Today is the last day of January. So how has your start to the year been?
I didn't make any New Year's resolutions this year. When I want to do something, I do it regardless of the time of year. However, the New Year for many is a good time to reflect and think about the year ahead and a great time to have a bit of a sort and tidy.
We’re currently planning some refurbishment and building works to our home, and are starting to sell old furniture and clear out, ready to start designing the new space. So I’ve been reflecting on the last few years about my approach to having possessions.
I love a tidy, ordered house and used to believe that any mess was just a lack of things having a ‘home’ to be put away, and over the years I have bought (and sold) countless pieces of furniture e.g. boxes and trunks, for ‘better’ storage options.
Then after hearing Marie-Claire Carlyle speak at a Hay House conference I bought her ‘How To Be A Money Magnet’ book, which pointed to a link between your ability to bring money into your life and an uncluttered home. In addition, I’d noticed that my chronically ill patients often had very cluttered homes, (and minds too for that matter).
My journey then ventured in to Feng Shui, and was amazed to find that some global businesses had invested heavily in this ‘art’ over the years, including Coca Cola, Nike, Sony, British Airways, Virgin, Hilton Hotels and Dreamworks, just to name a few. When I read that they had invested in their surroundings to increase productivity and profits, it all made sense.
Along with the help of my husband we started to de-clutter our home. It could be a coincidence or it could be the change in mind-set that had us wanting to de-clutter our home in the first place, but we started to notice our income increasing, life becoming more enjoyable and our home having a much nicer feel to it.
It seemed to be taking years to get to a point of clearing everything out, but then I heard about Marie Kondo’s book ‘The Life-Changing Magic of Tidying: A simple, effective way to banish clutter forever.’ The subtitle grabbed me. I could get this sorted once and for all. The key was not to tidy by room but by type. For example: If you are clearing through clothes, it needs to be ALL your clothes, including any hidden in the attic, coats in the cloakroom etc. I enjoyed this new way of de-cluttering but I’m afraid the ‘banish clutter forever’ promise didn’t work for me.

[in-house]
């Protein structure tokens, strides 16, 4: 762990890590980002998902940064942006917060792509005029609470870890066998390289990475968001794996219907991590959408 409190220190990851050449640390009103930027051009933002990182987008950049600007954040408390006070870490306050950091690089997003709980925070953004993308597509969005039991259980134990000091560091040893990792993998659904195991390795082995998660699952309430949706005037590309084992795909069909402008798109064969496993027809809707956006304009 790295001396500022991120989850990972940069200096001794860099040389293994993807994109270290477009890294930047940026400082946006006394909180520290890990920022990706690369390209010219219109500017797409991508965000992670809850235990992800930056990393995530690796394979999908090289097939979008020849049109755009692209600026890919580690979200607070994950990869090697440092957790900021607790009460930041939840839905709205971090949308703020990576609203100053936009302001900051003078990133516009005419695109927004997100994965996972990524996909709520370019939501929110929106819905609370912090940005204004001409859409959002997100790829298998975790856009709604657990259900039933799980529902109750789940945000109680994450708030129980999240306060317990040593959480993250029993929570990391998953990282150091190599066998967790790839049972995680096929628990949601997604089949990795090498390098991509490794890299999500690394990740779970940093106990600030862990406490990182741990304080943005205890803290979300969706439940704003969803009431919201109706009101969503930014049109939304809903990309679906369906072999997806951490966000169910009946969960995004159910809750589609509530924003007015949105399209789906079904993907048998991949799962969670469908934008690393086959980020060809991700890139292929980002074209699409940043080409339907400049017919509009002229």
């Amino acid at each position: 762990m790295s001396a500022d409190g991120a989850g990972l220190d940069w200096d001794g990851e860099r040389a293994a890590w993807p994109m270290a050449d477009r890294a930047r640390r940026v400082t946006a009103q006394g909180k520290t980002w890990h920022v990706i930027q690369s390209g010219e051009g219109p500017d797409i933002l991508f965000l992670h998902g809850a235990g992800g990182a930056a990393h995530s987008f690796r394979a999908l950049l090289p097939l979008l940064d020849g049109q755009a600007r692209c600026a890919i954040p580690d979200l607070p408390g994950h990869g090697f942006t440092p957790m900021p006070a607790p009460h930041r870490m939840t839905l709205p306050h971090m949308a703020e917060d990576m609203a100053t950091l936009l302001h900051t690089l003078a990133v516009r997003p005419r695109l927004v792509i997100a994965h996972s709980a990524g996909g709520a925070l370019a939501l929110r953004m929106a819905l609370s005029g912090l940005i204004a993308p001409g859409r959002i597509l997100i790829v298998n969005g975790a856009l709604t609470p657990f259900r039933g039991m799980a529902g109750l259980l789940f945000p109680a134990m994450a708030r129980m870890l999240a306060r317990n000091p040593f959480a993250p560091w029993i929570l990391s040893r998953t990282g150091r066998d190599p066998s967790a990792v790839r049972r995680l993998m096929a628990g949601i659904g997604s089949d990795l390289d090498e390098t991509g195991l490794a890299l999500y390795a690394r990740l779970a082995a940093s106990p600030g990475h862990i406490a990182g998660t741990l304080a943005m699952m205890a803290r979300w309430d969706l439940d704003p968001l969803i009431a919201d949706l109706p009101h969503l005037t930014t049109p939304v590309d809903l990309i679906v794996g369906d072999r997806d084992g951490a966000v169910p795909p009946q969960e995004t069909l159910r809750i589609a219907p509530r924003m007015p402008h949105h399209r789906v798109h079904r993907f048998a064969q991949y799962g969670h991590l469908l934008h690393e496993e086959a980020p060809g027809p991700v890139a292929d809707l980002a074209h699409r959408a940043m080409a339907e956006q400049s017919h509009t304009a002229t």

Then I heard about a new podcast called ‘The Minimalists’, a male duo that had grown a following of millions within a relatively short space of time. (They have also written a book, a film and a TED Talk). So I gorged on Joshua and Ryan’s approach for a few weeks and watched and listened to their material with interest. Then I realised that the way ‘The Minimalists’ were talking didn’t make sense to me either. They talked about how owning too many or the wrong type of possessions caused stress and anxiety. Of course an object can’t make you feel anything. That’s just not possible.
So after sifting through 'the experts' advice and dismissing what made no sense, here are my top tips on de-cluttering that I’ve figured out over the last few years:
- Your home is not a museum. Don’t keep things out of sentimentality if they serve no purpose. I see so many people keeping things to hand down without any knowledge of knowing whether that person will really want them.
- If you have a big area to tackle, e.g. an attic, don’t wait for a time when you’ll be able to do it in one go, as that is unlikely to happen. Set aside a small amount of time each day, say 20 minutes, and you’ll get a lot more done faster. Always use a timer too as it makes you a more conscious of using the time you have. It’s about taking consistent action not waiting for the ‘right time’ to do it.
- When de-cluttering multiple items, e.g. books, start by removing them all from their current place and then decide if you want to put them back, as it is more effective then deciding on them in situ.
- When you buy anything new, no matter how small or insignificant the item, e.g. a stapler, make sure it is something you enjoy looking at/using.
- Online marketing has never been so prevalent and information online is second to none, which makes it a no-brainer for cancelling direct marketing and all those catalogues that come through the post.
- Reduce post by getting the companies you do deal with to use email instead, this is great for all the utility companies we use. Deal with any post that does come in as soon as you can and invest in a paper shredder. Scan into your computer anything you’re not sure about keeping then throw out or shred.
My biggest takeaway when it comes to de-cluttering? Don’t think of de-cluttering as an “I’ll be happy when it’s all done” process. It's ongoing with the changes in our life and life circumstances.
Finally, and really importantly, know that none of your belongings can really give you a feeling. It's simply the way you think about them. The reason many trip up on the have/not have decision when it comes to belongings, is that they believe that throwing stuff out, or living minimally can give them a feeling. Of course looking at objects can trigger memories, but knowing this one thing can make it so much easier to decide what to keep, what to get rid of and inform your decision on buying anything new in a much healthier way.